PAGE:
A study led by Dr. Christopher Marrero, associate professor of orthopaedic surgery at LSU Health New Orleans School of Medicine, in collaboration with Dr. Claudia Leonardi, assistant professor of behavioral health and community health sciences at the Louisiana State University Health Sciences Center School of Public Health and Mr. Linus Igbokwe, medical student at Rutgers Robert Wood Johnson Medical School reports that despite Medicaid expansion, access to outpatient orthopaedic care in Louisiana remains significantly limited for patients with Medicaid insurance. The findings are published online as an Article in Press in the Journal of the National Medication Association.
“This project was done to explore how limited access to orthopaedic care is in Louisiana for Medicaid patients despite Medicaid expansion,” says Dr. Marrero. “This is important because approximately one-third of the Louisiana population is enrolled in Medicaid. The limited access can and frequently does cause a delay in care, which can translate into more difficult treatments and poorer outcomes. This limited access is probably true in other specialties of medicine as well.”
The research team obtained a list of potentially eligible orthopaedic surgeons in Louisiana from a public database. The study focused on orthopaedic surgeons who had received at least one Louisiana Medicaid payment from August 1, 2016 – January 31, 2017, which represented about 75 percent of the practicing orthopaedic surgeons in the state. The team sampled unique clinical practices rather than individual providers. They called each practice following a standard script requesting an appointment for a recommended follow-up for an orthopaedic injury treated in an Emergency Room. To avoid discrimination, the callers used generic American names. Callers made the earliest available appointment, although they cancelled before the call ended or immediately thereafter. The objectives were to secure an appointment and determine the wait time.
Sixty percent of the practices queried were private practices with only one surgeon. Twenty-six parishes had practices that qualified for the study, and of those, only 11 parishes had practices that offered an appointment. The researchers report that of the 93 practices included in the study, 17, or 18.3 percent, offered an appointment. Of those, 10, or 58.8 percent, were within a week, 2 (11.8 percent) were within two weeks, and 5 (29.4 percent) were more than two weeks from the date of the phone call. The practices that offered an appointment represented 41, or 13.3 percent, of the 309 orthopaedic surgeons in the study.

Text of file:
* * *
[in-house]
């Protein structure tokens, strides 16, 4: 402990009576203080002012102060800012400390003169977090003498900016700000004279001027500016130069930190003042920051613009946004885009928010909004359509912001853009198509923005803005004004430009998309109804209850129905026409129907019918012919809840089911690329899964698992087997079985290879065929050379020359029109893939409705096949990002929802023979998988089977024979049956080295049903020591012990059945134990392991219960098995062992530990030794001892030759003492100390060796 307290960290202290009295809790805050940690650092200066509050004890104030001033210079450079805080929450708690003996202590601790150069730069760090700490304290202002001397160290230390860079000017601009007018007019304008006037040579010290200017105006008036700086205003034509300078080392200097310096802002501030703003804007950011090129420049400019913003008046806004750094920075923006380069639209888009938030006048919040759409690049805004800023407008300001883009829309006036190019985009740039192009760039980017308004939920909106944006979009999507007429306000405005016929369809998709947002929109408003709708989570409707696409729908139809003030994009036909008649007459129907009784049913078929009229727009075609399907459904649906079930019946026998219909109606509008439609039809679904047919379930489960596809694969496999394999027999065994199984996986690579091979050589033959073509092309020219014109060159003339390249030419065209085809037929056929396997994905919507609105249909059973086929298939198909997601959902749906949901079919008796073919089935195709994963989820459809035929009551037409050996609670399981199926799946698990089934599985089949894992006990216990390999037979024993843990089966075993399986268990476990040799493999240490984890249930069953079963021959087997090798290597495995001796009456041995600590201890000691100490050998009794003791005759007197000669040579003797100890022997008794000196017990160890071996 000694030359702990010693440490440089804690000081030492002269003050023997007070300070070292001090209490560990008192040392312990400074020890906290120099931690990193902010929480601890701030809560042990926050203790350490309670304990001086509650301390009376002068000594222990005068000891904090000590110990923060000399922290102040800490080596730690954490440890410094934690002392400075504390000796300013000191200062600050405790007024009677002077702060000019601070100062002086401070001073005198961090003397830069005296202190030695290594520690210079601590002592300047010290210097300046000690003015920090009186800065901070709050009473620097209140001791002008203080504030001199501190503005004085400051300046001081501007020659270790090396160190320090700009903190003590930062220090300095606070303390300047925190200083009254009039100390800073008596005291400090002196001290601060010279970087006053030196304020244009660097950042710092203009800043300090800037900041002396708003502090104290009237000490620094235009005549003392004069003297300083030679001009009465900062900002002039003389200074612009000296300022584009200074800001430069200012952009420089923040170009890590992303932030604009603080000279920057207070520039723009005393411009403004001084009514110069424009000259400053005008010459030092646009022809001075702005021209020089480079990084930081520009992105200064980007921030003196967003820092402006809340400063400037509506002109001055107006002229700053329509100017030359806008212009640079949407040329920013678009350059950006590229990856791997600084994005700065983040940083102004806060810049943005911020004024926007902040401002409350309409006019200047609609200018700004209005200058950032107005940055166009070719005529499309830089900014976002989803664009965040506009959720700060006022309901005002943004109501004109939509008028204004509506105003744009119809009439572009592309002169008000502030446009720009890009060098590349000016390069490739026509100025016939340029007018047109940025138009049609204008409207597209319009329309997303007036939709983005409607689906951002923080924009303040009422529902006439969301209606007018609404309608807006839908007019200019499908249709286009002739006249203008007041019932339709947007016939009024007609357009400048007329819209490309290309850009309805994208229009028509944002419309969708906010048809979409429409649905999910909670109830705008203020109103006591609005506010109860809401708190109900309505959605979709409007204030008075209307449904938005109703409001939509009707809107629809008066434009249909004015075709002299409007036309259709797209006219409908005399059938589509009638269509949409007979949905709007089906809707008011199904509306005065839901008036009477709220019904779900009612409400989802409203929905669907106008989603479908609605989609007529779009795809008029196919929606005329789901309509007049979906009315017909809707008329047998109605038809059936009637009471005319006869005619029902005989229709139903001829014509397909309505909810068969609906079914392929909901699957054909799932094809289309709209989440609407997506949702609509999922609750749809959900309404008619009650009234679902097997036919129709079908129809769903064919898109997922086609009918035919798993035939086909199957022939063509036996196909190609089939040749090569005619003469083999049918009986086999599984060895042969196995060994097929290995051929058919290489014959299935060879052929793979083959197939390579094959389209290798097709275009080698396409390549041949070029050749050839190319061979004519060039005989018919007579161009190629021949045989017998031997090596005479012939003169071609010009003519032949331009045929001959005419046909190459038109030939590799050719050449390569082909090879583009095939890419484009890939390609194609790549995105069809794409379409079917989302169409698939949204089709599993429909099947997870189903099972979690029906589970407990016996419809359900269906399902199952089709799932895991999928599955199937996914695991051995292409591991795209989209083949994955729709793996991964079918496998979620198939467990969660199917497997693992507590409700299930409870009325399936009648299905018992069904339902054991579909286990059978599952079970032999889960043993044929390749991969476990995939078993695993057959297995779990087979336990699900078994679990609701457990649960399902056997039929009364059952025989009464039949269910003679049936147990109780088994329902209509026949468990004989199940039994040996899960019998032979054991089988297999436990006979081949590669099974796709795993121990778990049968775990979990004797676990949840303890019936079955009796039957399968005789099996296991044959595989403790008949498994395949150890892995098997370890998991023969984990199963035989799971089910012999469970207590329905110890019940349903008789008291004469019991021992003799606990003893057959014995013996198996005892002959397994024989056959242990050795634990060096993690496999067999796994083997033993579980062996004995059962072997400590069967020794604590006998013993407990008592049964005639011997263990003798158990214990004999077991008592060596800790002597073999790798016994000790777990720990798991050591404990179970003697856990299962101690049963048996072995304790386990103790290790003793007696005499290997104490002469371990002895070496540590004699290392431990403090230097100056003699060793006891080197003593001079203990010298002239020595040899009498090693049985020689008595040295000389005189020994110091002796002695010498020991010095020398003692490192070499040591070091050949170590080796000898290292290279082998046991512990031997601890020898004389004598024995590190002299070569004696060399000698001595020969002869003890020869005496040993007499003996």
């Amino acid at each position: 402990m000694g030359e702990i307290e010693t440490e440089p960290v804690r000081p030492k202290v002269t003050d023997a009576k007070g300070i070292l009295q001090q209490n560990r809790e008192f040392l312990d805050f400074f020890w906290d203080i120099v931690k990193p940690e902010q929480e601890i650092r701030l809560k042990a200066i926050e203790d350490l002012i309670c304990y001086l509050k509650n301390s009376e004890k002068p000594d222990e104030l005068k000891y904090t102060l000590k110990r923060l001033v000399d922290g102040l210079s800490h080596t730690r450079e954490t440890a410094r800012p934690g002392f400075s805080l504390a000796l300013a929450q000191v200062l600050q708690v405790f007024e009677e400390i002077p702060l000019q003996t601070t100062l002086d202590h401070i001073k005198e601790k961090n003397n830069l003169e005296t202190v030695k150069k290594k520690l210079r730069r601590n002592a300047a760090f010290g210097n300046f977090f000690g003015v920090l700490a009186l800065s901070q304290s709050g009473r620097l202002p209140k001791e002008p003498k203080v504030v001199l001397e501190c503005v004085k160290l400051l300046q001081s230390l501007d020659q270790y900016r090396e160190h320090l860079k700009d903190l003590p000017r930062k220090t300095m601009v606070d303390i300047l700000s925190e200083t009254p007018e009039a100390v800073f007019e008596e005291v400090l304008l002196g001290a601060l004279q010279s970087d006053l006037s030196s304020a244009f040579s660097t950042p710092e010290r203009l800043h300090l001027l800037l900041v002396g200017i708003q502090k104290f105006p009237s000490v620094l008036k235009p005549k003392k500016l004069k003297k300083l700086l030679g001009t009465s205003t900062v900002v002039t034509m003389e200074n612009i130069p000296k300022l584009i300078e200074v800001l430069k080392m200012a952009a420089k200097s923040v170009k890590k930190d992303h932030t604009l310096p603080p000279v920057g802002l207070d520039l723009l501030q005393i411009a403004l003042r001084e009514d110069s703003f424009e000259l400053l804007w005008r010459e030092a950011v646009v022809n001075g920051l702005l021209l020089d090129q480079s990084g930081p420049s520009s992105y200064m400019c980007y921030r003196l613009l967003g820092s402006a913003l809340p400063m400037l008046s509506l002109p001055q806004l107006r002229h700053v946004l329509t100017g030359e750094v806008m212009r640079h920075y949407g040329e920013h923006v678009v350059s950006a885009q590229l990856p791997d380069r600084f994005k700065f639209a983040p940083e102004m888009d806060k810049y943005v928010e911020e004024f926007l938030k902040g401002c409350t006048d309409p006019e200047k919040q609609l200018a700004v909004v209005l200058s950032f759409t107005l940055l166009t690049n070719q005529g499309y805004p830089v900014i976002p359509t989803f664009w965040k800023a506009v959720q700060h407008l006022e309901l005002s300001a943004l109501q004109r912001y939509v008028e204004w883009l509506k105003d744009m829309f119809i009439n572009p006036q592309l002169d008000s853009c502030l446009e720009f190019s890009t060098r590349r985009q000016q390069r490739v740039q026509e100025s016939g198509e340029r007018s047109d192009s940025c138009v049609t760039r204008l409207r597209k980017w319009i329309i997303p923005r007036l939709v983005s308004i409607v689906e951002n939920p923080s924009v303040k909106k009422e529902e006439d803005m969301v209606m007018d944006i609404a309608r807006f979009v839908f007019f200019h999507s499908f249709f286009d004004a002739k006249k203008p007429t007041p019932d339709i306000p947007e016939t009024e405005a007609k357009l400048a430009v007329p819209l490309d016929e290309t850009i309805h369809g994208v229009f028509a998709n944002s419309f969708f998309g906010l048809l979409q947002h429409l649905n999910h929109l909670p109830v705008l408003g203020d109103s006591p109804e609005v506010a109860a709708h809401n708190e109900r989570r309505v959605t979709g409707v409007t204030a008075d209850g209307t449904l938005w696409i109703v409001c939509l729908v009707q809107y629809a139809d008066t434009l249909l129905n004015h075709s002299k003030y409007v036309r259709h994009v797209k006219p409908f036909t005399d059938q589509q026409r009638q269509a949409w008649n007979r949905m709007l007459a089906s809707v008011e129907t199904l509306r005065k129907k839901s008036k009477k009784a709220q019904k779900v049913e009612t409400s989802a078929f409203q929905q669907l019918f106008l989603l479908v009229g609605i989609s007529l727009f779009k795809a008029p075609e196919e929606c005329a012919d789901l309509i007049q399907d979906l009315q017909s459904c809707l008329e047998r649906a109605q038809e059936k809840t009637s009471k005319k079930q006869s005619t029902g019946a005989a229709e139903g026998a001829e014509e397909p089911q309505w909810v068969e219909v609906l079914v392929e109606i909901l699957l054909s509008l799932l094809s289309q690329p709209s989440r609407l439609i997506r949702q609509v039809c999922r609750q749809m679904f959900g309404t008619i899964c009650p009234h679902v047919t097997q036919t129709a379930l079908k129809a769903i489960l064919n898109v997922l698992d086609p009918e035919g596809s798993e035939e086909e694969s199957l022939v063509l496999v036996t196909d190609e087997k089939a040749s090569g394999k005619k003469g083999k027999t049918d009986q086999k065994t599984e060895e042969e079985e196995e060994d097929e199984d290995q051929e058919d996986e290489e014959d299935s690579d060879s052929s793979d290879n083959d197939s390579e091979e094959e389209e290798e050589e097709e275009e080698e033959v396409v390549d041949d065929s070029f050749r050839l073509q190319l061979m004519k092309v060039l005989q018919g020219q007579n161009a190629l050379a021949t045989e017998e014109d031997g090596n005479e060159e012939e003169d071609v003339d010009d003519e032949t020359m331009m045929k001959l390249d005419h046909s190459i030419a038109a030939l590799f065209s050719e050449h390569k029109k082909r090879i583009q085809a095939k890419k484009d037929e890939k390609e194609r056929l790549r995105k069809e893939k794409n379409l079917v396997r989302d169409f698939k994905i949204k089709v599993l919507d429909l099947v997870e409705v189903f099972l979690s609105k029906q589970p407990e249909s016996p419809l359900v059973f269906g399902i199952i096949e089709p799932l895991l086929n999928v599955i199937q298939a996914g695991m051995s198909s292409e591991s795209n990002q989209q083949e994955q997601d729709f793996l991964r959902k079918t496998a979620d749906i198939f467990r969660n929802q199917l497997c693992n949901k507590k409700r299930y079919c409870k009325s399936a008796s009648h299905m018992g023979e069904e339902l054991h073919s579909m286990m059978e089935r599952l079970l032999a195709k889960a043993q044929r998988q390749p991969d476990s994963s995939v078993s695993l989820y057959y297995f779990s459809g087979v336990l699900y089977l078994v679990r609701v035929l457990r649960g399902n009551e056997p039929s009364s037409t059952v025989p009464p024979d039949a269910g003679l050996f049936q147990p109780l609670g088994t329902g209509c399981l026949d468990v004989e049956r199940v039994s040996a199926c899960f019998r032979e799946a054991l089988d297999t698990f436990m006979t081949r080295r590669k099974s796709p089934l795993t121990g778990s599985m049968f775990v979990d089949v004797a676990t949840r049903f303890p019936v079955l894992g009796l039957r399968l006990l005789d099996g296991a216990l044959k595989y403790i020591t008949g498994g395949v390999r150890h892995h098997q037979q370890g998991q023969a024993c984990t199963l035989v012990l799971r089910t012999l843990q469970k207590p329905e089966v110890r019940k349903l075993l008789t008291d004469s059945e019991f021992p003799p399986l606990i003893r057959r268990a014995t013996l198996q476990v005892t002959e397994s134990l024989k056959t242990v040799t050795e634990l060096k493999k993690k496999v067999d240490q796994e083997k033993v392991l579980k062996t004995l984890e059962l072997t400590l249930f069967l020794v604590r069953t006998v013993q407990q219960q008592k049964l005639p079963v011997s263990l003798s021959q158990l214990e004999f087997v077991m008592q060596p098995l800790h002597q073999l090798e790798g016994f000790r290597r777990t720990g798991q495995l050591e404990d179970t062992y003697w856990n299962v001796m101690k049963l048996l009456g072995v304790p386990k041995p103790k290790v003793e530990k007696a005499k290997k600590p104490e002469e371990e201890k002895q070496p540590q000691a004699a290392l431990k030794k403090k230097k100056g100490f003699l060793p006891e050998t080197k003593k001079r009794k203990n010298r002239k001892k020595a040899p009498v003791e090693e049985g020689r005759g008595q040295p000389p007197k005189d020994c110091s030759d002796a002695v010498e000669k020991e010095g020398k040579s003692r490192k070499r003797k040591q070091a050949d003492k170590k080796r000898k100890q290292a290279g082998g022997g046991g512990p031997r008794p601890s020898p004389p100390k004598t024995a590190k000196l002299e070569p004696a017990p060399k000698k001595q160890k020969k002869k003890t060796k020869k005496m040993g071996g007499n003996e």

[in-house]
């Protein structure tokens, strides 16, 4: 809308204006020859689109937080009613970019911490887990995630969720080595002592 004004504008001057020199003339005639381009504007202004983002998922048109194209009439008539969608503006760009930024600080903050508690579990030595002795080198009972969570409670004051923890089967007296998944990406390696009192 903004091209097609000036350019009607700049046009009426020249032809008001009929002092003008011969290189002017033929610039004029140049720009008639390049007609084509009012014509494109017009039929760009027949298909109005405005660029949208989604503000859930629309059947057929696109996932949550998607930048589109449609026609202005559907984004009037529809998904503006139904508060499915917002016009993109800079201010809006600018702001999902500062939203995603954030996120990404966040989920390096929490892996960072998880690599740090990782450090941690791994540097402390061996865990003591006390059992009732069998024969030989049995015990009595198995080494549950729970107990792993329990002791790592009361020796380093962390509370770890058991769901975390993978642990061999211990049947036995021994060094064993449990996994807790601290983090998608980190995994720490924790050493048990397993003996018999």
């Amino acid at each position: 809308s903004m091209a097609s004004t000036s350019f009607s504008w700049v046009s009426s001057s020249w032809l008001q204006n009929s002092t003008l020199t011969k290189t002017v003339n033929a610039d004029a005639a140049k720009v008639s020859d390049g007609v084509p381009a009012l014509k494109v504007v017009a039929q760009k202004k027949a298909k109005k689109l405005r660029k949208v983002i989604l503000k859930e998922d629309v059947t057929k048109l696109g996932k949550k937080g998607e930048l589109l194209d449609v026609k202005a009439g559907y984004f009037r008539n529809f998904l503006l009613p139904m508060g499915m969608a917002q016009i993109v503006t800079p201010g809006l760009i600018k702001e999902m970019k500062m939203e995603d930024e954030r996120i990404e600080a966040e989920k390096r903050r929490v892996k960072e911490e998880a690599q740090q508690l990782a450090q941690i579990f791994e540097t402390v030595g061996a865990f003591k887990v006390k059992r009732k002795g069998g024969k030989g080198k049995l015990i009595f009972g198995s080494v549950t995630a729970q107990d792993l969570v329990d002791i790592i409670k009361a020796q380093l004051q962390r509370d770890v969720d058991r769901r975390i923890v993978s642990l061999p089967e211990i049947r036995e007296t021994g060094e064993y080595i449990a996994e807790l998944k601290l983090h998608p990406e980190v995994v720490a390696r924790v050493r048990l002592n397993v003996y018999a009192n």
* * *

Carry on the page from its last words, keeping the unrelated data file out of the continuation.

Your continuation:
“Of note, 19 (46.3 percent) of the 41 orthopedic surgeons were LSU Health faculty practicing in the public state-funded safety-net system,” Marrero adds. “Moreover, the majority of next available appointments at safety-net facilities were two weeks or more from the date of contact. If these safety-net surgeons are excluded, the percentage that offered an appointment drops to 7.1 percent.” “It is also evident that Medicaid patients residing in certain parishes will have to travel to other parishes to obtain the care needed” added Dr. Leonardi.
The study found that Medicaid patients seeking outpatient orthopaedic care have access to only about 10 percent of the orthopaedic workforce in Louisiana, and 5 percent when safety-net facilities are excluded. The authors cite two major contributing factors – the geographic maldistribution of orthopaedic practices in Louisiana and low reimbursement. Of Louisiana’s 64 parishes, only 11 have orthopaedic practices that accept Medicaid, and four of those are where LSU Health safety-net public facilities are located. Previous research suggests that increasing reimbursements may result in more Medicaid-accepting practices.
The authors conclude their results taken with those of other studies suggest that a shift in policy may be warranted.